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Author: Subject: monobasic and dibasic of sodium phosphate
jamit
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[*] posted on 3-1-2018 at 21:53
monobasic and dibasic of sodium phosphate


so i've checked around google search and I'm kind of confused and wonder if someone can explain or help me sort this out. I have sodium phosphate monobasic and dibasic. The only difference between the two is the number of sodium and number of water ligands. they are both reagent ACS chemical purity but the monobasic is now all clumped up because it probably absorbed water. Has it become dibasic? How can I tell?

Why would anyone want just the monobasic as opposed to dibasic? I realize that sodium phosphate is used in analytical chemistry to make buffer solutions. Does it make a difference whether you use monobasic or dibasic?

And how can I convert monobasic to dibasic and vice versa? It is just a matter of heating it and weighing it to find out which is which?

And is the anhydrous formed if it is heated strongly? Any thoughts on this will be appreciated. thanks.

[Edited on 4-1-2018 by jamit]

[Edited on 4-1-2018 by jamit]

[Edited on 4-1-2018 by jamit]
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violet sin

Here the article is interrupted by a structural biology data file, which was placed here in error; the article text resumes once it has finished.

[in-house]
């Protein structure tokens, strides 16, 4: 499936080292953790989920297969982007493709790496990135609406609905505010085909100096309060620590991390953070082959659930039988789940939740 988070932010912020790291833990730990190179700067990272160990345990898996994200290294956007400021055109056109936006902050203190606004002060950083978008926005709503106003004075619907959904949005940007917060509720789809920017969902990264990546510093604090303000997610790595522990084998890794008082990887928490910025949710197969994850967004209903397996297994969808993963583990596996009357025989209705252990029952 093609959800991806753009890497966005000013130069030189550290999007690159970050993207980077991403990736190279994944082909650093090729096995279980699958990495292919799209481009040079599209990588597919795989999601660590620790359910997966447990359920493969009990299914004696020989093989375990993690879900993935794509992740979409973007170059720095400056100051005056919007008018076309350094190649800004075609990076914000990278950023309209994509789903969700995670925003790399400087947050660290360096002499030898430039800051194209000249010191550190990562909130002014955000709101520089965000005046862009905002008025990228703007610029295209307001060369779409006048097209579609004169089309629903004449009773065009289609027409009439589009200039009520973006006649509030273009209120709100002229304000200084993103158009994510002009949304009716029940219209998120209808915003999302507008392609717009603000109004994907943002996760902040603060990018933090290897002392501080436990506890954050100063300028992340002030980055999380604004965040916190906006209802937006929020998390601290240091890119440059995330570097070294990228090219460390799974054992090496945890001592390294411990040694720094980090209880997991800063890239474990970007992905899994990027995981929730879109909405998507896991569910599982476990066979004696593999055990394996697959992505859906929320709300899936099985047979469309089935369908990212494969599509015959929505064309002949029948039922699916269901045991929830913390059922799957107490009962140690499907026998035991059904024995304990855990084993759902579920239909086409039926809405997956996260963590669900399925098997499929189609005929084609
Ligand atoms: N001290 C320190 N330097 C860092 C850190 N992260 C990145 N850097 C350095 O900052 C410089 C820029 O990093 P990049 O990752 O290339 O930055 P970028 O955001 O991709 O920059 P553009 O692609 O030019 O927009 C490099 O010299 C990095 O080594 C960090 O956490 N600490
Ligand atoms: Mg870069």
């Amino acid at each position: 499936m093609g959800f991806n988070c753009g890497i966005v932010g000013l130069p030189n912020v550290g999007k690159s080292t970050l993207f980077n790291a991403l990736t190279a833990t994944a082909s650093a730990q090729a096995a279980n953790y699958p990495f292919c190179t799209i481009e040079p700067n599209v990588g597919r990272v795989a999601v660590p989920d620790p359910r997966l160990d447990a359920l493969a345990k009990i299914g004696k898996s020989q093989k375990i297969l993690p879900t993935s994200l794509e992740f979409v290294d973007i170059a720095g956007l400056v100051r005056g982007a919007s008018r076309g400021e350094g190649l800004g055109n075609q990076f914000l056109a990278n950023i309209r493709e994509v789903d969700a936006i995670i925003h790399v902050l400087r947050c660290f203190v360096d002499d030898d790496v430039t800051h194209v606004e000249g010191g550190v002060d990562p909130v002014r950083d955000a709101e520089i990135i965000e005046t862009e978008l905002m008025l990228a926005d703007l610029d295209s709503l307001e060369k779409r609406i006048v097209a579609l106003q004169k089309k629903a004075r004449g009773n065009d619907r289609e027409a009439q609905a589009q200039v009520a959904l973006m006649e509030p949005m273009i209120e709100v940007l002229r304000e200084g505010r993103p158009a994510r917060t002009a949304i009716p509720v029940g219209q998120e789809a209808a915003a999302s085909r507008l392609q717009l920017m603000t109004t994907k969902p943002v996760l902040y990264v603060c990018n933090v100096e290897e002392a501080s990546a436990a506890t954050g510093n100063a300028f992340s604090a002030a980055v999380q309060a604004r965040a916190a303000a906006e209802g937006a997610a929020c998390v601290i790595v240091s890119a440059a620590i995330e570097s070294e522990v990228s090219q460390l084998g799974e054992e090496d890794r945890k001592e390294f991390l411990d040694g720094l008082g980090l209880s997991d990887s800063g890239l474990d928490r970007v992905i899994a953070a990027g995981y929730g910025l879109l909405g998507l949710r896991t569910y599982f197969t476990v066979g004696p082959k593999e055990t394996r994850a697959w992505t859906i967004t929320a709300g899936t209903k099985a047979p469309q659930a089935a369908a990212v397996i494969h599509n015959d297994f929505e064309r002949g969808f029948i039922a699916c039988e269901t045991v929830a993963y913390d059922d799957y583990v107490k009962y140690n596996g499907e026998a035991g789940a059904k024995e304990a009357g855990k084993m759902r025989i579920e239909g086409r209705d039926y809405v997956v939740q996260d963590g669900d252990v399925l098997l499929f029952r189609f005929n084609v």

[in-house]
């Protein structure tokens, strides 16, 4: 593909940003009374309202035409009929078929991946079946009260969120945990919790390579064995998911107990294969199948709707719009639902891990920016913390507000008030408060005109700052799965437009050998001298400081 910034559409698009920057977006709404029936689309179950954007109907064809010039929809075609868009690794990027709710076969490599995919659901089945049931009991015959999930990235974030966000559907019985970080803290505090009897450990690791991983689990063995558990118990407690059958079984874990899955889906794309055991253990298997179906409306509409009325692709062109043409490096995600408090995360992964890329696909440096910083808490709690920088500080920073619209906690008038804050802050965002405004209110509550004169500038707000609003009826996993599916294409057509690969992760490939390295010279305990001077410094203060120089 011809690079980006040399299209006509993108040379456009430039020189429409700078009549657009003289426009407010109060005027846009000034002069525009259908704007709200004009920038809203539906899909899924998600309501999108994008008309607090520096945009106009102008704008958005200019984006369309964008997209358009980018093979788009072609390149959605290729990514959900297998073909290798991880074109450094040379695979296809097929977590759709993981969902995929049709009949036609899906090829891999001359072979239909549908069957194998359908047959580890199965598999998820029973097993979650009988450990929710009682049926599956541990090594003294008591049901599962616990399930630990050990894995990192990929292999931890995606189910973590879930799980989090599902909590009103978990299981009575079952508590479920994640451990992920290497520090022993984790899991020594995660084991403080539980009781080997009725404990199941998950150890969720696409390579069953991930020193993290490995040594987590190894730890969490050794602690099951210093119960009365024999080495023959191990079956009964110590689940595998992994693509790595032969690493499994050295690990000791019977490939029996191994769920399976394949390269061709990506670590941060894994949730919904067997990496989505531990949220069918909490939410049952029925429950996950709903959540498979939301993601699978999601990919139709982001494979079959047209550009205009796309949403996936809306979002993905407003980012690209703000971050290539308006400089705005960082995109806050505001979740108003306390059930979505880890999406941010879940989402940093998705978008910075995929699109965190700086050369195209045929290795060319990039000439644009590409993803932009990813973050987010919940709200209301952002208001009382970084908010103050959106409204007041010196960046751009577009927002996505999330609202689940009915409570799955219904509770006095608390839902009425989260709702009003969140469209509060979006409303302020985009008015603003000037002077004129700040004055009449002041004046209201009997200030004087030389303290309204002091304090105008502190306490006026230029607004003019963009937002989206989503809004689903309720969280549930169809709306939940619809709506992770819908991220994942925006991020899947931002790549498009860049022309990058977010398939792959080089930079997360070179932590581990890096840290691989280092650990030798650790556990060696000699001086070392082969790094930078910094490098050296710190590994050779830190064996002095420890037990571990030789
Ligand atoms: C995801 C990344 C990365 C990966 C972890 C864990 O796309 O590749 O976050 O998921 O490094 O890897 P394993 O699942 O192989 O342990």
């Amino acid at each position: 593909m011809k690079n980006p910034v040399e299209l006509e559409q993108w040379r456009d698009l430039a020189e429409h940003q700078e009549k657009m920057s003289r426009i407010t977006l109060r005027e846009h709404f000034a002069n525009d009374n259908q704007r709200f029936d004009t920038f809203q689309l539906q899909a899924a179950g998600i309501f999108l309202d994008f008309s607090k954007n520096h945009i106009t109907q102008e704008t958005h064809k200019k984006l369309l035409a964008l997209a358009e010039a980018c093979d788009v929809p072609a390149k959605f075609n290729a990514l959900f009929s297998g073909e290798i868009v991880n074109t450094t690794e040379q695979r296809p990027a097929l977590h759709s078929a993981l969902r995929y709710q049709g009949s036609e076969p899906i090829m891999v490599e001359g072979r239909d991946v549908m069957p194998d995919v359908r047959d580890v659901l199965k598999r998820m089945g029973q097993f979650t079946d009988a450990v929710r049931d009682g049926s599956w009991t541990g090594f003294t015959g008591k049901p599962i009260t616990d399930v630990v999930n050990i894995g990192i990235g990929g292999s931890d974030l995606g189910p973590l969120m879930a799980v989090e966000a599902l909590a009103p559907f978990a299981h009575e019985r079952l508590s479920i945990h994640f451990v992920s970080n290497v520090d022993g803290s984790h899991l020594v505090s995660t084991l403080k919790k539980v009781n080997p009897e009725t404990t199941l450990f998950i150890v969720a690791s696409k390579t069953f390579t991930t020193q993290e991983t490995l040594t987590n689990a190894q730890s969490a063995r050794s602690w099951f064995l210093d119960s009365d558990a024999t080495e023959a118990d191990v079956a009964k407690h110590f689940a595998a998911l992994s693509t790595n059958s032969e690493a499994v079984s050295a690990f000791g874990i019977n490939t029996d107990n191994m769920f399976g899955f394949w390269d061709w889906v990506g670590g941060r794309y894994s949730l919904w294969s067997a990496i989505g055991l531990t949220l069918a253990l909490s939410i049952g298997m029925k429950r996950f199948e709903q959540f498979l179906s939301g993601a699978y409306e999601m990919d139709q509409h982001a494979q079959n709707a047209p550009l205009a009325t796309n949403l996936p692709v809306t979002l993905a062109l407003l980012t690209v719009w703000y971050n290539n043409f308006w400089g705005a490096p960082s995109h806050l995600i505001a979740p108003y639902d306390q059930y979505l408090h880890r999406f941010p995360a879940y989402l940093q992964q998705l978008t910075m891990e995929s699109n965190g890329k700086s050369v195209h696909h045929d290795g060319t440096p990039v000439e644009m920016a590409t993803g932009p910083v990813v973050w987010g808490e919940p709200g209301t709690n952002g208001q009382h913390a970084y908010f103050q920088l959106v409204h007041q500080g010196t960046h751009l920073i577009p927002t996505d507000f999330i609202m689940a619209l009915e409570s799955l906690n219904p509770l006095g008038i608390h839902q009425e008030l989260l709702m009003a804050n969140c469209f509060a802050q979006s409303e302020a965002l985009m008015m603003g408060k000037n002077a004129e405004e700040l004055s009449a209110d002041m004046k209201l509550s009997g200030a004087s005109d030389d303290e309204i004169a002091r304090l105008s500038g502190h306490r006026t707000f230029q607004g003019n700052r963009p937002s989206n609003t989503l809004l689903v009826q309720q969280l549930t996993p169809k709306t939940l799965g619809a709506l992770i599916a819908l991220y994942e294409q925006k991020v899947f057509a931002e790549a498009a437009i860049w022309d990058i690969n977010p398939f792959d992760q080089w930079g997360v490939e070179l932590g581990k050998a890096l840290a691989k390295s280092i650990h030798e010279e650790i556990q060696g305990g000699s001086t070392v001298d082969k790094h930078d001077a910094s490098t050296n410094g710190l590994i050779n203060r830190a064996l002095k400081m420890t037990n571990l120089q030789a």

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[*] posted on 3-1-2018 at 22:15


https://en.m.wikipedia.org/wiki/Sodium_phosphates
Non, mono, do and tri basic sodium phosphate.

H3PO4, NaH2PO4, Na2HPO4, Na3PO4 = how many times has a base ran off with a proton, from full acid to all full of Na.




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jamit
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[*] posted on 3-1-2018 at 22:58


thanks but I already knew that link.

Do you know why chemical supplier sells the various hydrates of sodium phosphate? Why not just sell the anhydrous of both monobasic or dibasic sodium phosphate.

the hydrate of sodium phosphate just makes stoichiometric calculation more difficult in that over time, the monohydrate turns into dihydrate and heptahydrate and so on.

I have NaH2PO4 H2O but I am afraid that clumping of the chemical indicates that it has picked up water. So do I have dihydrate now or what? Can I just put it into a desiccator and dry it and will it then go back to being a monohydrate or will it turn into anhydrous?
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[*] posted on 4-1-2018 at 04:30


Quote: Originally posted by jamit  
Why not just sell the anhydrous of both monobasic or dibasic sodium phosphate.


Because that would usually involve them spending money to roast the material to drive off water- that's particularly pointless if the next thing that happens is you make a solution of it.
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nezza
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[*] posted on 4-1-2018 at 07:41


Phosphoric is a tribasic acid and forms 3 sodium salts as has been explained earlier. Th pKa of the "acid" phosphates are different and the two salts are often used to make buffer solutions around pH 7. Each salt forms a different hydrate, which obviously has to be taken into account when making up known concentration salts.



If you're not part of the solution, you're part of the precipitate.
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